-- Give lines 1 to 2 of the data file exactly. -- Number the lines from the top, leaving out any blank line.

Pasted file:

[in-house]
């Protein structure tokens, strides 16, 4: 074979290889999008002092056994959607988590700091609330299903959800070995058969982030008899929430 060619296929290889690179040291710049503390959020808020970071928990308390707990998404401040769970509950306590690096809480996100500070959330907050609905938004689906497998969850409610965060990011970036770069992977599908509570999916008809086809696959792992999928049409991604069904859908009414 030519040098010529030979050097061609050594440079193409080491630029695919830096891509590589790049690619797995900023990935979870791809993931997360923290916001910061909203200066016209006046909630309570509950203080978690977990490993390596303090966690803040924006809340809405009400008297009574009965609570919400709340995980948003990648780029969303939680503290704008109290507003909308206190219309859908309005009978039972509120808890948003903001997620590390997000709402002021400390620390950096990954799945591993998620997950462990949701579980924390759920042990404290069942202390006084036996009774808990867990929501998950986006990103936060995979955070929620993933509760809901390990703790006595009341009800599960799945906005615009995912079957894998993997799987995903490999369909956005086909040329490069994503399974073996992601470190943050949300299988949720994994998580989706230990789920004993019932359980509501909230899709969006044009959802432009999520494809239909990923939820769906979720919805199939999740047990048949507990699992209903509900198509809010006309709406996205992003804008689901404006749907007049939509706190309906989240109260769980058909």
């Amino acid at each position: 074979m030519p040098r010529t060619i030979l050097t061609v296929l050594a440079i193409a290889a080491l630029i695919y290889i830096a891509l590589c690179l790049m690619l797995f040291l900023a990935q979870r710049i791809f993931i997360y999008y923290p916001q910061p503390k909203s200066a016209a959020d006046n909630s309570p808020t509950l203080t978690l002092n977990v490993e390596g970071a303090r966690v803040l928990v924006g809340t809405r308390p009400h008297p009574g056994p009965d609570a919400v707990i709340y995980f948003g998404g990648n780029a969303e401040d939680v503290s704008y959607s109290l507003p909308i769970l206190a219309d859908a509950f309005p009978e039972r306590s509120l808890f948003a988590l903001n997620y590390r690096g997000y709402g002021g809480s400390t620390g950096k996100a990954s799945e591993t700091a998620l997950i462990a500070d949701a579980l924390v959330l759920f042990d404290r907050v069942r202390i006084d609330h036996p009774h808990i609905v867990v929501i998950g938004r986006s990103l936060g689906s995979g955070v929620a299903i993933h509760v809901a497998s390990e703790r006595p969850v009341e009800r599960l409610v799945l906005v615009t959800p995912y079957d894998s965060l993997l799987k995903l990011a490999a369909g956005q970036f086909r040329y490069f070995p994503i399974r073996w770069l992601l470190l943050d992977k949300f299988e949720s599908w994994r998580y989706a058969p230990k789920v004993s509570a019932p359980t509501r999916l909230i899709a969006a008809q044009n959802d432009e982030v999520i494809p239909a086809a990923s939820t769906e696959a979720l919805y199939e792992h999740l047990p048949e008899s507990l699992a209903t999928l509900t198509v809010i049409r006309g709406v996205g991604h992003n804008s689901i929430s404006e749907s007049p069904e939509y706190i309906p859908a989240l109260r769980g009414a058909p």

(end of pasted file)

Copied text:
[in-house]
């Protein structure tokens, strides 16, 4: 074979290889999008002092056994959607988590700091609330299903959800070995058969982030008899929430 060619296929290889690179040291710049503390959020808020970071928990308390707990998404401040769970509950306590690096809480996100500070959330907050609905938004689906497998969850409610965060990011970036770069992977599908509570999916008809086809696959792992999928049409991604069904859908009414 030519040098010529030979050097061609050594440079193409080491630029695919830096891509590589790049690619797995900023990935979870791809993931997360923290916001910061909203200066016209006046909630309570509950203080978690977990490993390596303090966690803040924006809340809405009400008297009574009965609570919400709340995980948003990648780029969303939680503290704008109290507003909308206190219309859908309005009978039972509120808890948003903001997620590390997000709402002021400390620390950096990954799945591993998620997950462990949701579980924390759920042990404290069942202390006084036996009774808990867990929501998950986006990103936060995979955070929620993933509760809901390990703790006595009341009800599960799945906005615009995912079957894998993997799987995903490999369909956005086909040329490069994503399974073996992601470190943050949300299988949720994994998580989706230990789920004993019932359980509501909230899709969006044009959802432009999520494809239909990923939820769906979720919805199939999740047990048949507990699992209903509900198509809010006309709406996205992003804008689901404006749907007049939509706190309906989240109260769980058909």